The optimal age for specialising in a single sport is a well debated topic in athlete-development circles.
Of course, parents want to give their kids every possible chance to succeed in sport and in life and often think that early specialisation is the best way to accomplish this. The evidence however suggests that specialising at a later age is not only beneficial, but that early specialisation may be detrimental and dangerous to the long-term development of a youth athlete. The danger in early specialisation comes from the increased likelihood of overuse injuries and the increased likelihood of “burnout”.
Constantly repeating the same training drills and playing the same sport year-round can increase the odds that a child becomes disinterested and bored in sport altogether. The biggest benefit of late specialisation is greater movement literacy that comes from playing a range of sports meaning that children develop more versatile movement competency skills early in their athletic career.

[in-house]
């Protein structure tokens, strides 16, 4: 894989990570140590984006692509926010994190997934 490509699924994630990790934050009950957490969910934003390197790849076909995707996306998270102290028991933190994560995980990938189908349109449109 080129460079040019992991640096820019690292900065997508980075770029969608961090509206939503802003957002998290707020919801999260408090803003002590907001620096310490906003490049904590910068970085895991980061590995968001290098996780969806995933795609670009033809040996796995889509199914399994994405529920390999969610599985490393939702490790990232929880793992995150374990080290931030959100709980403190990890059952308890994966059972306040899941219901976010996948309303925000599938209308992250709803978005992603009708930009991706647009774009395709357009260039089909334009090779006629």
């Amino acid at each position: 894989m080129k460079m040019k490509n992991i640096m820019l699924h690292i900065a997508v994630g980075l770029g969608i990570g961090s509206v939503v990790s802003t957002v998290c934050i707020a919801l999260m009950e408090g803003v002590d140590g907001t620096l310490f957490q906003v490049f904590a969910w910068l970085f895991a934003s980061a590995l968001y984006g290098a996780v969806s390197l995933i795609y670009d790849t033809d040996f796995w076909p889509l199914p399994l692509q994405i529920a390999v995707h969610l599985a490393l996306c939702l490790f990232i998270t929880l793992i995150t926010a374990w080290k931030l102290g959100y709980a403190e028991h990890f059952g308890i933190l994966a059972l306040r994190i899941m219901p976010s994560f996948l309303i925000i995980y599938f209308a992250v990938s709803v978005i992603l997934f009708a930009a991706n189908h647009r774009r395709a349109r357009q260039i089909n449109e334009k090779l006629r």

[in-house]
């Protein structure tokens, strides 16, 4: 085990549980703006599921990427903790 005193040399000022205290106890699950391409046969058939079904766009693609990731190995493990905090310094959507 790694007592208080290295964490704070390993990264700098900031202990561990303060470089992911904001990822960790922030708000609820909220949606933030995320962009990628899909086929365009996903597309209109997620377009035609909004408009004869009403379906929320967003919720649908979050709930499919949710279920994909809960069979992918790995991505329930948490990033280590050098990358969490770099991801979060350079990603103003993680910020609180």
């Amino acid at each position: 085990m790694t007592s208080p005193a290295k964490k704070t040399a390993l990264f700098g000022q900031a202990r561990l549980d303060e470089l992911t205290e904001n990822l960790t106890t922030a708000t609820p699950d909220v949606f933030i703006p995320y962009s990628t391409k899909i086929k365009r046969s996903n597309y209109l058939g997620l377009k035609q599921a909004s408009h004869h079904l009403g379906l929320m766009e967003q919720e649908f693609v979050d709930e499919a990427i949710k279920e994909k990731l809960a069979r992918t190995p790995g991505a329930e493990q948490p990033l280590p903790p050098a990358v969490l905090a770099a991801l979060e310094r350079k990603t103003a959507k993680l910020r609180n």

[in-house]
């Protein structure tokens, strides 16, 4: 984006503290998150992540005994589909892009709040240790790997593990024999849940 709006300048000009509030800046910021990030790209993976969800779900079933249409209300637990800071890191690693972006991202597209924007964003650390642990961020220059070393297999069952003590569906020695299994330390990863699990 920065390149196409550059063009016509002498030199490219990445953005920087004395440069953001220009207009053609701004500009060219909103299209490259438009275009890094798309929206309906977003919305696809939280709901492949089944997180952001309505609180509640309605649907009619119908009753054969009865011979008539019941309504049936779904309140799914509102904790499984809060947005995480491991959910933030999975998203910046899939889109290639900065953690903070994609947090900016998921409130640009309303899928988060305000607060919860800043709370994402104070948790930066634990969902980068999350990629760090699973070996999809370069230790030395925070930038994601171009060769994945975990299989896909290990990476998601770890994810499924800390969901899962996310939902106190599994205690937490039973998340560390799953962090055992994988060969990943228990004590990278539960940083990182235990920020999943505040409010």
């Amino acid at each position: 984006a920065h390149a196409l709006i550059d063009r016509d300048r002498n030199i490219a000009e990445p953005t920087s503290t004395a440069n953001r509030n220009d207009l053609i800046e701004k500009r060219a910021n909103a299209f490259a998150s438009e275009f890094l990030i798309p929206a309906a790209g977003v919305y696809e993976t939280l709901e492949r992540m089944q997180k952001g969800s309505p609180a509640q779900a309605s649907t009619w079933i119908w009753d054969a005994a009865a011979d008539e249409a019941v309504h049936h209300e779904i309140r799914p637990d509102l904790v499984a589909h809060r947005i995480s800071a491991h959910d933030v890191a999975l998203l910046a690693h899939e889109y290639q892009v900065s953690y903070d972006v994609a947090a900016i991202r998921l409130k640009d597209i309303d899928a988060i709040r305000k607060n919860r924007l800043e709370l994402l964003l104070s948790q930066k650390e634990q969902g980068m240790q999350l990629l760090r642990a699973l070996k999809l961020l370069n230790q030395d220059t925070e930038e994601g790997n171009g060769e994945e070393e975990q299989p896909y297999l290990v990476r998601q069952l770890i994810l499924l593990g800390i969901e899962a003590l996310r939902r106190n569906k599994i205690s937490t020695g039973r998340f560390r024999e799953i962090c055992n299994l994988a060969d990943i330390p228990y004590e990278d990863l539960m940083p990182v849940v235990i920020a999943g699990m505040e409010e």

There is no widely-accepted optimal age for specialisation however major Australian and American sporting bodies agree that the negative effects of being single-sport focused are more likely to occur when an athlete specialises before turning 12. At Vector Health and Performance, we have seen firsthand the benefits that come from having a diverse range of movement skills and providing this diverse movement library is something we are passionate about.
Our junior clinics offer a great opportunity for children to be exposed to a wide range of movement demands and give them the movement diversity needed to succeed if and when they do specialise in a sport.
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